Where do you get comments like this from? Although you will be focusing on chosen topics for revision purposes, you may well get ideas for interesting comparisons from other topics discussed on your modules or courses, perhaps those that were discussed in the same section as the ones you have chosen to specialize in. If you have been to most or many lectures and taken notes, you can often get ideas for comparative comment. You will have almost certainly received some lecturers' comments on your written work, and they can clearly be borne in mind. We have certainly written comments ourselves that are specifically designed to provoke the sort of reflection that can be used to generate useful material for revision.

You can also get comments from seminars and presentations. If you have attended the seminars and presentations on adjacent topics, and listened skilfully, you may well have some comparisons to make. In fact, if you are really well prepared, as we suggest, you will even have asked about comparisons in presentations and seminars so that you will have some material already to hand. You can get material for comments from discussing topics with other students, perhaps when you revise together, or from tutorials, including special revision tutorials. Of course, you will have to remember to note down these comments and include them in your mind maps or file cards. To our continued surprise, many students never do note down interesting comments that have arisen in discussion, even if they take lots of notes in lectures.

You can get ideas for comment from other questions on the examination paper. If you are tackling a question on youth subcultures, and there is also a question on the difficulties of doing research, or one on policy developments to combat illegal drugs, or one on Marxist approaches to deviance, you should not be short of ideas for comments. Sometimes the actual question itself will remind you to comment. It may include a quotation which you have to ‘critically discuss’. You may be invited to apply arguments to a specific example. There may be an additional part of the question that specifies that you should focus on methodology, current relevance, comparison with other approaches or whatever. You will gain marks if you take up the invitation to address the specific issues as you go through your summaries and comment. Students tend to get rather poorer grades if they simply reproduce a very general debate with no particular focus, as with essays. Worst of all is the answer that gives the impression that some set of notes, sometimes even an essay, has been memorized and is being regurgitated, regardless of the actual question.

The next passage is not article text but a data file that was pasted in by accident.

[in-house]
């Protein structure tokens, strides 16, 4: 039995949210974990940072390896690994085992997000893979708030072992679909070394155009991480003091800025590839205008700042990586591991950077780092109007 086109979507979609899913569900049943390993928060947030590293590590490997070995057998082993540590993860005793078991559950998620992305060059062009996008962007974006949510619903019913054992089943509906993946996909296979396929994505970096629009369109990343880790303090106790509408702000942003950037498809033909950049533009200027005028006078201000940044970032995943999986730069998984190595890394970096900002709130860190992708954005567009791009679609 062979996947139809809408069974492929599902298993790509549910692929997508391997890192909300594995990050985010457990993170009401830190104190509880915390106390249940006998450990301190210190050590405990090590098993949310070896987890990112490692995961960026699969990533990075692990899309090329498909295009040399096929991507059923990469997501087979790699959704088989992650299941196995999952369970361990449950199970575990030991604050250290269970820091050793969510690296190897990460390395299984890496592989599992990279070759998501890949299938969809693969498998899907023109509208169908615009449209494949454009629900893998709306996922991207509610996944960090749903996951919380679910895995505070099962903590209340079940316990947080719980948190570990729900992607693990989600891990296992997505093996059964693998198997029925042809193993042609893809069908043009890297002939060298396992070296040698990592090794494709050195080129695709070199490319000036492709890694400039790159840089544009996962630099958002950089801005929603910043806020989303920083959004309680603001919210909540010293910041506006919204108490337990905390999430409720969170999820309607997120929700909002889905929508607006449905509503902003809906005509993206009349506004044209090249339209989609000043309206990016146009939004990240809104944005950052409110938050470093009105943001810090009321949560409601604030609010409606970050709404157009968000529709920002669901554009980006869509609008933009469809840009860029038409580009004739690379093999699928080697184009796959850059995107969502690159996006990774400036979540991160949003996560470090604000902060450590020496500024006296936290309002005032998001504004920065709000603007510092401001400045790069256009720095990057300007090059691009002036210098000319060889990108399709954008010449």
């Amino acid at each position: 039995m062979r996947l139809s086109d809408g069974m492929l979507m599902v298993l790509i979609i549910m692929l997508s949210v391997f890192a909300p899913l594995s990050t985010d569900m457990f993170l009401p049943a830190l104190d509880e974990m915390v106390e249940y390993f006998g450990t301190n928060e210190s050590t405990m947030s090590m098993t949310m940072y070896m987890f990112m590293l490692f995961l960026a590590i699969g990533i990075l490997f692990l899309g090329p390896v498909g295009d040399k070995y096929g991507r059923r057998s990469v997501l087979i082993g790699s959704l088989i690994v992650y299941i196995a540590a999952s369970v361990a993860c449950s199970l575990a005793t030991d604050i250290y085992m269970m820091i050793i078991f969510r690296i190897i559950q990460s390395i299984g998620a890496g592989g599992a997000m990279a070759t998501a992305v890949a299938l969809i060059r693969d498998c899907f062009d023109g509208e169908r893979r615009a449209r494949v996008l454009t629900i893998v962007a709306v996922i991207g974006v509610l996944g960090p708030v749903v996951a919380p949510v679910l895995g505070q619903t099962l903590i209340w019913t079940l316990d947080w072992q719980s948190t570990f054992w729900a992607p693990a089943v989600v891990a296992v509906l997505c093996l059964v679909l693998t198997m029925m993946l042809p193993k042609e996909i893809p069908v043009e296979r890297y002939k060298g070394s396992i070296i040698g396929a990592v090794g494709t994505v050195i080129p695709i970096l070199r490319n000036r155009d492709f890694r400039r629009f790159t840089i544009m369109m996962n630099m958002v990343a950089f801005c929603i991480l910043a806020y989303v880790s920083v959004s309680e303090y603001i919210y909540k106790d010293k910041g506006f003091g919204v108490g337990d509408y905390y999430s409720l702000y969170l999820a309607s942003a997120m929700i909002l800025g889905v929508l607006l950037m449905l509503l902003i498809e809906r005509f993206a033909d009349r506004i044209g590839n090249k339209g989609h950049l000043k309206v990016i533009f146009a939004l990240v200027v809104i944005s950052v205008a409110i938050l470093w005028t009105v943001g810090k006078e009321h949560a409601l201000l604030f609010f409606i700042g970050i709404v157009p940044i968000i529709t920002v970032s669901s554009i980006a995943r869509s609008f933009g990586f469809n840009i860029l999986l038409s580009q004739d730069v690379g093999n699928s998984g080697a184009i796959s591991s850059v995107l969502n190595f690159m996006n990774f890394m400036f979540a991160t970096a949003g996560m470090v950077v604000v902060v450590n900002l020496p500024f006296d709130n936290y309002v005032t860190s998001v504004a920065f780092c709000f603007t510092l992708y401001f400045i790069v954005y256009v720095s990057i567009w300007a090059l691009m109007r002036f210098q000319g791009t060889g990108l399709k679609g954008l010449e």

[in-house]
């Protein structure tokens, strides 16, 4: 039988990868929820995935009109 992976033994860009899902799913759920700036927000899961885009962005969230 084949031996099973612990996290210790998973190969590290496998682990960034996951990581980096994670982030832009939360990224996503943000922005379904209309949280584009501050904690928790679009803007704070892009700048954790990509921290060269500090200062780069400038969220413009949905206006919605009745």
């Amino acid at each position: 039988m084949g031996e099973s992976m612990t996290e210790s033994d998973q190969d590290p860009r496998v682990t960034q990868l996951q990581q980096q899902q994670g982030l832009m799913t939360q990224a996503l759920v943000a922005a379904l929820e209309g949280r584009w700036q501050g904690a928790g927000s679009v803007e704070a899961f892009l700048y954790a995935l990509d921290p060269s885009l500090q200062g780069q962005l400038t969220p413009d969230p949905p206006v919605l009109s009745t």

Incidentally, some of the features of examination questions can sometimes puzzle or distract students. We have known students who have been ‘put off’ answering particular questions even though they have prepared the topic. Sometimes this is because a question is unnecessarily obscure, perhaps because it includes a piece of difficult jargon or some other kind of scholarly flourish. However, sometimes it is a simple misunderstanding on the part of the student. The specific cases we have in mind are questions that are deliberately designed to encourage a range of answers. If you remember our assessment task, it is to provide a test that will produce different sorts of answers, so that we can award different sorts of grade. To put a nice gloss on it, we want to design a question that will permit the really well-prepared, well-motivated, and well-read student to generate a first-class answer. At the same time, we want to allow a student who has made a reasonable effort to produce a reasonable answer.

One technique to produce this range of answers is to divide the examination question into two parts. The first part might require a reasonable survey of some of the literature, but the second part might require some additional demonstration of knowledge or commitment. The general form of the question might well ask students to first summarize a well-known debate, which they can find in the materials they encounter on the course, and then to apply it to a new area: here, they will not find ready-made answers in the materials but will have to demonstrate their own understanding. To take an obvious example, we could ask: ‘What did Durkheim think were the main causes of suicide? How might this be applied to understanding recent suicide bombers?’

If you only have a reasonable knowledge, and can feel fully confident only with the first part, you might still wish to attempt questions like this, of course. If you have practised doing critical comment and argument, you could profitably apply these skills to the new area.

Turning to more detailed advice for the examination itself, one approach which sometimes works well is to devise a plan for all the required examination answers as soon as you are allowed to begin the examination. That helps students who worry that they will forget material for the later questions, or spend too much time on the first one. It can also serve as a calming ritual to get you started actually doing something. Having devised your plan, you include the boxes for comment, and sketch in any ideas you might have already. Then you begin to address the questions, thinking of summary and comment as before.

As with all the writing and presentation techniques we have discussed (and will discuss in later chapters), examination questions will require you to not only remember summaries of debates and make comments on them, but also to edit what you know as you go along.

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  • examination questions